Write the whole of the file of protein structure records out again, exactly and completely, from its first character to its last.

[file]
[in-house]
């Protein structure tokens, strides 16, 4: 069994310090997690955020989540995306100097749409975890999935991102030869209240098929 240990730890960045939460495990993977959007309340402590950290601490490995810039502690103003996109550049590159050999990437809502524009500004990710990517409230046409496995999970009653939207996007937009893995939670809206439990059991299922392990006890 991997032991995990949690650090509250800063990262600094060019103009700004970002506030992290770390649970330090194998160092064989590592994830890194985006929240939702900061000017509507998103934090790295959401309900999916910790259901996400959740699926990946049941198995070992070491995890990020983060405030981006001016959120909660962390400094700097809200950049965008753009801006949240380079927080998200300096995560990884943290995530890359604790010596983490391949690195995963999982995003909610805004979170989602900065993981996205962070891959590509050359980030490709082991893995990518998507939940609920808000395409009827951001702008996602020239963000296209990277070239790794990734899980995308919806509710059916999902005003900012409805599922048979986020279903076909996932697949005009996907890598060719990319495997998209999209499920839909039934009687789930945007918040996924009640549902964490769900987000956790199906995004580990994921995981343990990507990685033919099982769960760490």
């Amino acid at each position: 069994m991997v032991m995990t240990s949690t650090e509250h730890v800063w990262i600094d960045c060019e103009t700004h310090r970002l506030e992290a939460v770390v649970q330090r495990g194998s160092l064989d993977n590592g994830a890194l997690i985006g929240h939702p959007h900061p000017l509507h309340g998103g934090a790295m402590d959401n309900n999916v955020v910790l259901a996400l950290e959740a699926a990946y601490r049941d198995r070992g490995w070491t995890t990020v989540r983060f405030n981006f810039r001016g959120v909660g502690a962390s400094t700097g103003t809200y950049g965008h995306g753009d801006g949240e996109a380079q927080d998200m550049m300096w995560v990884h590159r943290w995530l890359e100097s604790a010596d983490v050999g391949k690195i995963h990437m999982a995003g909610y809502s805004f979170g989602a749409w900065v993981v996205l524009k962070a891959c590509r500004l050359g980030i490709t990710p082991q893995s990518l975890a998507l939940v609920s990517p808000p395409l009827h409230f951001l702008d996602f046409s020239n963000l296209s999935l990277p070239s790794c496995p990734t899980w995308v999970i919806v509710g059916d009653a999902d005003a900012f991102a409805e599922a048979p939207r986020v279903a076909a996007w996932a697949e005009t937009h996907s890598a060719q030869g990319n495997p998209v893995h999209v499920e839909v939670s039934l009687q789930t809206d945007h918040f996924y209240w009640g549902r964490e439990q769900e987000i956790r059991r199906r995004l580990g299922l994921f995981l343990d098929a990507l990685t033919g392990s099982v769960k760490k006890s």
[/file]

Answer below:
[in-house]
């Protein structure tokens, strides 16, 4: 069994310090997690955020989540995306100097749409975890999935991102030869209240098929 240990730890960045939460495990993977959007309340402590950290601490490995810039502690103003996109550049590159050999990437809502524009500004990710990517409230046409496995999970009653939207996007937009893995939670809206439990059991299922392990006890 991997032991995990949690650090509250800063990262600094060019103009700004970002506030992290770390649970330090194998160092064989590592994830890194985006929240939702900061000017509507998103934090790295959401309900999916910790259901996400959740699926990946049941198995070992070491995890990020983060405030981006001016959120909660962390400094700097809200950049965008753009801006949240380079927080998200300096995560990884943290995530890359604790010596983490391949690195995963999982995003909610805004979170989602900065993981996205962070891959590509050359980030490709082991893995990518998507939940609920808000395409009827951001702008996602020239963000296209990277070239790794990734899980995308919806509710059916999902005003900012409805599922048979986020279903076909996932697949005009996907890598060719990319495997998209999209499920839909039934009687789930945007918040996924009640549902964490769900987000956790199906995004580990994921995981343990990507990685033919099982769960760490």
């Amino acid at each position: 069994m991997v032991m995990t240990s949690t650090e509250h730890v800063w990262i600094d960045c060019e103009t700004h310090r970002l506030e992290a939460v770390v649970q330090r495990g194998s160092l064989d993977n590592g994830a890194l997690i985006g929240h939702p959007h900061p000017l509507h309340g998103g934090a790295m402590d959401n309900n999916v955020v910790l259901a996400l950290e959740a699926a990946y601490r049941d198995r070992g490995w070491t995890t990020v989540r983060f405030n981006f810039r001016g959120v909660g502690a962390s400094t700097g103003t809200y950049g965008h995306g753009d801006g949240e996109a380079q927080d998200m550049m300096w995560v990884h590159r943290w995530l890359e100097s604790a010596d983490v050999g391949k690195i995963h990437m999982a995003g909610y809502s805004f979170g989602a749409w900065v993981v996205l524009k962070a891959c590509r500004l050359g980030i490709t990710p082991q893995s990518l975890a998507l939940v609920s990517p808000p395409l009827h409230f951001l702008d996602f046409s020239n963000l296209s999935l990277p070239s790794c496995p990734t899980w995308v999970i919806v509710g059916d009653a999902d005003a900012f991102a409805e599922a048979p939207r986020v279903a076909a996007w996932a697949e005009t937009h996907s890598a060719q030869g990319n495997p998209v893995h999209v499920e839909v939670s039934l009687q789930t809206d945007h918040f996924y209240w009640g549902r964490e439990q769900e987000i956790r059991r199906r995004l580990g299922l994921f995981l343990d098929a990507l990685t033919g392990s099982v769960k760490k006890s």